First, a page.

In April 2015 I published an article about the “Incredible Disappearing Nuclear Reactor” from the Phipps Bend Nuclear Plant in Surgoinsville TN. To recap: in 1980, a 2.3 million pound pressure vessel, the housing in which the nuclear fuel core itself resides, was transported from Knoxville to Phipps Bend over a period of several weeks, the heaviest load ever to travel across Tennessee roads. It took months of preparation to reinforce roads and bridges; when the convoy finally started, roads had to be shut down and power lines lifted for the 100 foot long, 26 foot wide, 30 foot tall load to move through at 3 mph. In other words, you couldn’t miss it.
At some point however, that huge reactor pressure vessel disappeared into thin air.
Now I’ve found a second nuclear reactor pressure vessel that was supposedly transported to Phipps Bend in 1981. It too, is nowhere to be found.
The disconcerting part about the transfer of this second nuclear reactor pressure vessel to Phipps Bend is that there was virtually no media coverage of it. Whereas the first pressure vessel was watched by hundreds of people gathered along the roads, it’s like this one slipped by unnoticed. The first pressure vessel’s voyage was covered in local media: newspaper photos taken, many news articles written, and there was even video coverage.
I’ve found one article about the second pressure vessel in Kingsport’s paper, the Daily News. Here is the June 1981 article in its entirety (click here for link to paper):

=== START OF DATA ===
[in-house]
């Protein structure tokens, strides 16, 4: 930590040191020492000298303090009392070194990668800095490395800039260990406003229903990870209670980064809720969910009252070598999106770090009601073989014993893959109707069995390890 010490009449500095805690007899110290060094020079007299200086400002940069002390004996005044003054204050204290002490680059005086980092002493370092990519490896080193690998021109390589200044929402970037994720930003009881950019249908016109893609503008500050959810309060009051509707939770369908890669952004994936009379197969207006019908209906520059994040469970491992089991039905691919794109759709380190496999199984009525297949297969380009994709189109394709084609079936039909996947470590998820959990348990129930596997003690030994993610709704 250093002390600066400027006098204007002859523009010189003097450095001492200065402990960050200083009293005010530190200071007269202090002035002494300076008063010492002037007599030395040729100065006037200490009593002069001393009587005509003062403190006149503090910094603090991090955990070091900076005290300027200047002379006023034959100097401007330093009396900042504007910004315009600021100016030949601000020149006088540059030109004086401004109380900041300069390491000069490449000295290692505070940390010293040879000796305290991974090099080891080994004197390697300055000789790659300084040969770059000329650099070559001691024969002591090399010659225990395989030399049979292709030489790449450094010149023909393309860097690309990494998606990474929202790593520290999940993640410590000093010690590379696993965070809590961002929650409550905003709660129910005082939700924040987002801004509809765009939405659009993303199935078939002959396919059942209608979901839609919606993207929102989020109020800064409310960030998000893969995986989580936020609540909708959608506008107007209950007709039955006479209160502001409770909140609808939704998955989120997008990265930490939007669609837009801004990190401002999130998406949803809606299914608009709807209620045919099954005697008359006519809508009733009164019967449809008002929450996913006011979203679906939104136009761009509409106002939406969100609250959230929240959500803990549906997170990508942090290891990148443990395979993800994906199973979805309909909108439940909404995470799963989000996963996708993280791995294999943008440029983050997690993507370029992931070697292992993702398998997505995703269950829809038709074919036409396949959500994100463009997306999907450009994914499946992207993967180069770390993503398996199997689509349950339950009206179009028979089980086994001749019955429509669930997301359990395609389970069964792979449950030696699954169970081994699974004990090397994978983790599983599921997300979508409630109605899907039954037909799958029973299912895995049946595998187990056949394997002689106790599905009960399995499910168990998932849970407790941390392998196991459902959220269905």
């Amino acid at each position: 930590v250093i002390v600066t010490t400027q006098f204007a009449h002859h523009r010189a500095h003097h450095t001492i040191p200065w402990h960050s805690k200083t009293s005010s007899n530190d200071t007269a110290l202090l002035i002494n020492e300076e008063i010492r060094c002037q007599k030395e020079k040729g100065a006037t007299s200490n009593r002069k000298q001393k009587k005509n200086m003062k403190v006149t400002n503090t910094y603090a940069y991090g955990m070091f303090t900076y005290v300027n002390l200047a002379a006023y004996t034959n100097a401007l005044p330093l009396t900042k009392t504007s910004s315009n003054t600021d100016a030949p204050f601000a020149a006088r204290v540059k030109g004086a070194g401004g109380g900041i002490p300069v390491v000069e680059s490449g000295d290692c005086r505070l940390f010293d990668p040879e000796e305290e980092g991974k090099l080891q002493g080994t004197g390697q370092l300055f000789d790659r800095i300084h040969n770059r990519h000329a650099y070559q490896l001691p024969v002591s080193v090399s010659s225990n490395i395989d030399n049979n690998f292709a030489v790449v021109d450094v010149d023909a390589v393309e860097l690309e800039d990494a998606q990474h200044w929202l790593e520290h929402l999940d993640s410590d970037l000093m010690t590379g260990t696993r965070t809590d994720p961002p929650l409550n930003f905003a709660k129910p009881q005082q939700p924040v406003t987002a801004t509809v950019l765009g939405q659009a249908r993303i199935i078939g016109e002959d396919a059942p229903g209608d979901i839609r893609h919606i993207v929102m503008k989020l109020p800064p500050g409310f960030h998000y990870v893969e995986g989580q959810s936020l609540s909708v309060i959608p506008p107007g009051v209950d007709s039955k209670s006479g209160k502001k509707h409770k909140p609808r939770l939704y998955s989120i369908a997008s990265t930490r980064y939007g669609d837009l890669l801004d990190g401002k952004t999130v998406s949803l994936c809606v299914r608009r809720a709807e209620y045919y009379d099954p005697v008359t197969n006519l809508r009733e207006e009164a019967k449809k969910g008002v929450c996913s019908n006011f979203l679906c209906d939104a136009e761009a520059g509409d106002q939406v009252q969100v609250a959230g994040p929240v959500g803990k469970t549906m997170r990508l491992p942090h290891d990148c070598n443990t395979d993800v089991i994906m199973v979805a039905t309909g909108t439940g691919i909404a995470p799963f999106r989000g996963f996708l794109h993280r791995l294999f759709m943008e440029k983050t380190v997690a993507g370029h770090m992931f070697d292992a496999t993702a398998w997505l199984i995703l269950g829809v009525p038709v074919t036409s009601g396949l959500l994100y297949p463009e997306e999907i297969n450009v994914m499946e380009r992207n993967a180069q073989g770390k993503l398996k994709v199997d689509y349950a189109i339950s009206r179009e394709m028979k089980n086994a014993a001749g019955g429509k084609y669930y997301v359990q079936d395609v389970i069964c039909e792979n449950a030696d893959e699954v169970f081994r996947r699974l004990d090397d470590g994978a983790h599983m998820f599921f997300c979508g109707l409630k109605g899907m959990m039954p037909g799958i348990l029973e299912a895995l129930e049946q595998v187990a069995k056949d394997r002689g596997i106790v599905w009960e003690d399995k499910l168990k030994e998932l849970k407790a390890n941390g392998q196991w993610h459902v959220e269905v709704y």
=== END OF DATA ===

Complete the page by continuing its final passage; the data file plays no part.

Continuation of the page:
Unit 2 on Way
The Reactor Pressure Vessel now en route to Phipps Bend Nuclear plant near Surgoinsville is identical to the one at left, moved the site in 1980. The 92-mile trip by barge and overland for the vessel to be placed in Unit No. 2 of the two-unit nuclear facility began Monday and will take several more days, perhaps another week, to complete.
That’s it. Not even a picture of the event or the RPV itself. To add insult to injury, a photo of the first pressure vessel reactor was used for the story. Note the time of transport, ‘several more days, perhaps another week,’ is a substantially shortened amount of time for the vessel to reach its destination compared to the amount of time it took the first pressure vessel to arrive. Quite simply, it was a ghost when it arrived, and it was a ghost when it left. No photos. No video. Seemingly no eyewitnesses.
One of these pressure vessels were transferred to Dewberry and Davis, who claim they don’t know what happened to it. Below is a link to the only document the TVA FOIA officer could find relating to the sale, disposal or other transfer of the vessel.
I will rephrase the original question:
How do you make two, 2.3 million pound nuclear reactor pressure vessels, disappear into thin air?
Update: Chicago Bridge and Iron worker confirms 2nd reactor vessel never shipped to Phipps Bend proving the above newspaper article was disinformation.